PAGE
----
It takes courage to build a better community
On November 16, 1984, Chief Wallace Tawpisin from Muskeg Lake sent a letter to Mayor Cliff Wright of Saskatoon about acquiring a parcel of land in the Sutherland area to create an urban reserve. This was an unprecedented move in Canada—never before had a commercial reserve been created in an urban setting, let alone one that was almost 50 acres in size.
The band had faith that in Saskatoon was the potential to create a cooperative relationship that would benefit both them and the City. This isn’t to say it was a perfectly smooth path in getting there, but there was a commitment on both sides to come together and start building the community that we needed to become.
This was a bold vision for our city back then, and it remains a bold vision for our city today.
This aspiration was realized because of the determination and perseverance of the people working for the City and the band. But the opportunity wouldn’t have happened if Chief Tawpisin hadn’t seen potential in our community: potential for economic opportunity, potential for bridging divides that have for too long plagued our country, and potential for a shared future that could be stronger than our past.
We celebrated the 30th anniversary of this urban reserve last year, and Elder Harry Lafond—who was the Chief of Muskeg when the reserve was created in 1988—said something powerful during a pipe ceremony at the anniversary that has stuck with me ever since. He said that back during these negotiations, the two groups could have chosen to be fearful or apprehensive or unsure, but instead they chose to see strength in one another.
See strength in one another.
This is the opposite of racism, of discrimination, of divisiveness. Doing this takes courage, but when we are at our best, it is the courage that our community is known for.
That same courage is needed now as our community continues down the path of reconciliation. As we seek the best for our community, we have to look inwards for answers, and for action. We have so much potential in all of us, in our city, to help lead the way in living in right relationship with one another.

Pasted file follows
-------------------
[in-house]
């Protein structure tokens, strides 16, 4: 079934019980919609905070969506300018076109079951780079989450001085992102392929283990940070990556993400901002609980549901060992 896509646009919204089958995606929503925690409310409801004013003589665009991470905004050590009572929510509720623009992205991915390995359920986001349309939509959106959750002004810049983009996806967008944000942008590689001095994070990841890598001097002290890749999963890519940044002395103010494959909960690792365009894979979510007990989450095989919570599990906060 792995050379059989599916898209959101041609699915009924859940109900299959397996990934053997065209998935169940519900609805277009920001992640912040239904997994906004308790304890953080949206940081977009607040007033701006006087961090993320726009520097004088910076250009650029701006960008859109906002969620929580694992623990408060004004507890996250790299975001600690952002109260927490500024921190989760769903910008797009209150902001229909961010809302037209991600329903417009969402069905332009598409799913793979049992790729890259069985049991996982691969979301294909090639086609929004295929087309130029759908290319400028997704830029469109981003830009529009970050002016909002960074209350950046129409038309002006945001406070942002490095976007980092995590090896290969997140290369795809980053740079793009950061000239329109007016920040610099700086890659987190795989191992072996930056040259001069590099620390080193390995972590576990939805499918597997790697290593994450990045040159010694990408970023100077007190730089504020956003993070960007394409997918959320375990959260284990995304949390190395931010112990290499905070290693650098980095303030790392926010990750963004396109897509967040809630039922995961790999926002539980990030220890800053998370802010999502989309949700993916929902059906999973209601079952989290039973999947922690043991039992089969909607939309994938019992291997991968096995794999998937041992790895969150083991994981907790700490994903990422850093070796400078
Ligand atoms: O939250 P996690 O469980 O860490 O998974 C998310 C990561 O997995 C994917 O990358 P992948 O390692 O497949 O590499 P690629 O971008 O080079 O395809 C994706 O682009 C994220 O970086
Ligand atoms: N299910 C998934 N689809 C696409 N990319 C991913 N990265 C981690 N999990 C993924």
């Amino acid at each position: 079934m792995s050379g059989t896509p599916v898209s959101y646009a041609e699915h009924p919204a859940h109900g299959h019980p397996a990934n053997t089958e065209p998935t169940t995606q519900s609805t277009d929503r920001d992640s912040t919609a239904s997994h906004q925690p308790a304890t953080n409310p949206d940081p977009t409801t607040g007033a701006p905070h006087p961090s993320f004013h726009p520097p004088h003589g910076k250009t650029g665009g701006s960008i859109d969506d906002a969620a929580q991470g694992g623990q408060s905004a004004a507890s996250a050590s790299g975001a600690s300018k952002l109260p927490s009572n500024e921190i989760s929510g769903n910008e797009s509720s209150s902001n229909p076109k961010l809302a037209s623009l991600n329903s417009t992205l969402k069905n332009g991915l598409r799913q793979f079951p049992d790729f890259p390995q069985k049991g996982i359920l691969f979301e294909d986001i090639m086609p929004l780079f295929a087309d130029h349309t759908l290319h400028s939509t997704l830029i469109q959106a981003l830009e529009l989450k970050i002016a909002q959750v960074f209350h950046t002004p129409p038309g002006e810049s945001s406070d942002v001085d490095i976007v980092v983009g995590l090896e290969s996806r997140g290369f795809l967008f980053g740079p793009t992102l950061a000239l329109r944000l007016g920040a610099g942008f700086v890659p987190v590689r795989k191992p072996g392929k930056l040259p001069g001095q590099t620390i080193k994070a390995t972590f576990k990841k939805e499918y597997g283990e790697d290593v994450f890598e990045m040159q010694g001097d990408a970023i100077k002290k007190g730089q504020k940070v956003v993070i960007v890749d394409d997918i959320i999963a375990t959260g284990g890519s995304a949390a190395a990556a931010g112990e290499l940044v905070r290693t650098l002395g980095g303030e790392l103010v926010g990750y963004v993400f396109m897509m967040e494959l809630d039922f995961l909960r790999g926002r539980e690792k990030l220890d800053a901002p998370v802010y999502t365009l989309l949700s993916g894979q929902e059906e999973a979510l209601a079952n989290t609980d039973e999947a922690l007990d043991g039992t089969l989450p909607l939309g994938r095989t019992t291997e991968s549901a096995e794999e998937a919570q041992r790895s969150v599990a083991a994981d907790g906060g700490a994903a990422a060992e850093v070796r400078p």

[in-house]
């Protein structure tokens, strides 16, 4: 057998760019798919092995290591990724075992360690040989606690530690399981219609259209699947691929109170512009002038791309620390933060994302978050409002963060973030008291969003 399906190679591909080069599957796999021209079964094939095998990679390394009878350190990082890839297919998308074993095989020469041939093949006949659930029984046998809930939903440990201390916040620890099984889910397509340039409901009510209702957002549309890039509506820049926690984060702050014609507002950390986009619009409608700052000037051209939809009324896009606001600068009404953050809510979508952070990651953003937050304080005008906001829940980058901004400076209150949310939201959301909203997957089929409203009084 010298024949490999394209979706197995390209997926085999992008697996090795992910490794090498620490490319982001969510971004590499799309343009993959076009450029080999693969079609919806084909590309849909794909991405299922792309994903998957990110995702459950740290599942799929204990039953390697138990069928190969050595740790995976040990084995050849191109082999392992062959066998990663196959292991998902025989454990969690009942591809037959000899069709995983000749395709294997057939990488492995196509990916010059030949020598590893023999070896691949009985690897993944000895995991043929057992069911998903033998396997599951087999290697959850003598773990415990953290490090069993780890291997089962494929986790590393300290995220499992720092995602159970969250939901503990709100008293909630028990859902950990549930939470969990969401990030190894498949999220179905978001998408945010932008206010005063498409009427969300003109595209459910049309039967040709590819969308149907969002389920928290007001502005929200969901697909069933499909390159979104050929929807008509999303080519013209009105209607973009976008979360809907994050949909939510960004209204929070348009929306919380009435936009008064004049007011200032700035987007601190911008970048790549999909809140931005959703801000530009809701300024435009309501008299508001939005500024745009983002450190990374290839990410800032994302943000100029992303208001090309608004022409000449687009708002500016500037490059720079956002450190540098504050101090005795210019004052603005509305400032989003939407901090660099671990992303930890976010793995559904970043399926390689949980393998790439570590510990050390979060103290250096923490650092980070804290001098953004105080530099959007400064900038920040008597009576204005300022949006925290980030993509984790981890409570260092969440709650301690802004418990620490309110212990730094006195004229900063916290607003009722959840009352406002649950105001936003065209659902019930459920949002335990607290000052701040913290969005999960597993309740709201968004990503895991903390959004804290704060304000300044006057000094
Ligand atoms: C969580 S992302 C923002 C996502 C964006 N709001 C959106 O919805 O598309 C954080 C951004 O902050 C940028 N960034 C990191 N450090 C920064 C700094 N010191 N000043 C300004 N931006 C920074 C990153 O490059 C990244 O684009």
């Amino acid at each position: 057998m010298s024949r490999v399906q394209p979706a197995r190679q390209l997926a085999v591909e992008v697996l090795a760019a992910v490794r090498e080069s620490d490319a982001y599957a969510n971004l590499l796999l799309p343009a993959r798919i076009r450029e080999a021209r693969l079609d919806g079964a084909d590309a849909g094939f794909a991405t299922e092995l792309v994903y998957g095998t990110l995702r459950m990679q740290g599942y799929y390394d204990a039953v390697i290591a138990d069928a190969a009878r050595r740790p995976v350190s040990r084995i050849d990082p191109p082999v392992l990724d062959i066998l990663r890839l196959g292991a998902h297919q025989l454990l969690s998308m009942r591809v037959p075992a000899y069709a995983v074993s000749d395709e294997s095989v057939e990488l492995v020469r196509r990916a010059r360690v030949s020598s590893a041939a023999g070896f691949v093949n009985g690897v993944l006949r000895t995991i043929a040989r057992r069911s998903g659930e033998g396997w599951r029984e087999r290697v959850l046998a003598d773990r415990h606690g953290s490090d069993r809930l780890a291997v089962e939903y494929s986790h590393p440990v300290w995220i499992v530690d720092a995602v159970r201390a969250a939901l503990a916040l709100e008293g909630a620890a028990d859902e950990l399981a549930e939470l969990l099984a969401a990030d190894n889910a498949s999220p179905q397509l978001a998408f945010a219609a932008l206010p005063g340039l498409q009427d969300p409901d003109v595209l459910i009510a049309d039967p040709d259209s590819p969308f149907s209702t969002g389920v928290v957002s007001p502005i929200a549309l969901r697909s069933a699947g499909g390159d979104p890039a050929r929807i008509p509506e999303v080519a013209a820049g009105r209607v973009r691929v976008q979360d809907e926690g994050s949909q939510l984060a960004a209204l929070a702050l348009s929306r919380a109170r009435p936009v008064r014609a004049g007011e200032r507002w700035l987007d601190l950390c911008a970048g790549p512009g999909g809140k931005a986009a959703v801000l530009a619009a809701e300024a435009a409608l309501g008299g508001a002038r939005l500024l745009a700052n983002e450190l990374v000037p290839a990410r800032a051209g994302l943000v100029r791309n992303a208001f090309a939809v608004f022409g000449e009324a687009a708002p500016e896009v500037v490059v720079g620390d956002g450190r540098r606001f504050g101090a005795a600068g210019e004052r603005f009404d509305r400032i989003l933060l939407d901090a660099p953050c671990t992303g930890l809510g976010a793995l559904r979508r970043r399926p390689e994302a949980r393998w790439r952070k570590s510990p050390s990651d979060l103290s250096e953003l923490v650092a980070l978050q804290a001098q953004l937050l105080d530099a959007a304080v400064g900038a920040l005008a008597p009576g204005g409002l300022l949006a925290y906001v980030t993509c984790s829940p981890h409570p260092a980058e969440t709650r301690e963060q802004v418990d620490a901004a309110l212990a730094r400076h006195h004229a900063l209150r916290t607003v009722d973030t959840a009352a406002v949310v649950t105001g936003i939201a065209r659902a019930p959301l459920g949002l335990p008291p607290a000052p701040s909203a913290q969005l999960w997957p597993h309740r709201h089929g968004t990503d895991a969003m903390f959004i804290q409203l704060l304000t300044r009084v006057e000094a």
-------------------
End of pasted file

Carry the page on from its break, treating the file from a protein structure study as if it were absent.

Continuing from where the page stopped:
If we work together, we can build a positive future for all residents. Today’s Rock Your Roots Walk is an incredible example of community building and coming together with a common cause of creating a better future for the generations yet to come. The theme for this year’s walk is ‘Re-Igniting the Fire,’ a reminder that we all have a role to play in this journey.
At the City of Saskatoon, we work hard to make life better for all people living in this city.
That means focusing on the services people expect from their city, like garbage collection and street sweeping, but it also means listening to the voices of those who are often left out, such as Indigenous members of our community. As Mayor, I will continue to work with and for those who are often left out of the opportunities that exist in our city.
Including everyone in the opportunities of our community makes our whole city stronger.
We make the best decisions when we bring together different perspectives and experiences to work through an issue. As Mayor, leadership on this issue means listening and respecting the views of others, and working hard to engage with people, community groups, and businesses across the city.
Today, on National Indigenous Peoples Day, let us commit to seeing strength in one another, to being courageous and building our community with collaboration and compassion. At the city level and throughout our country as a whole, when we are faced with choices, let’s choose hope so we can create the best possible future.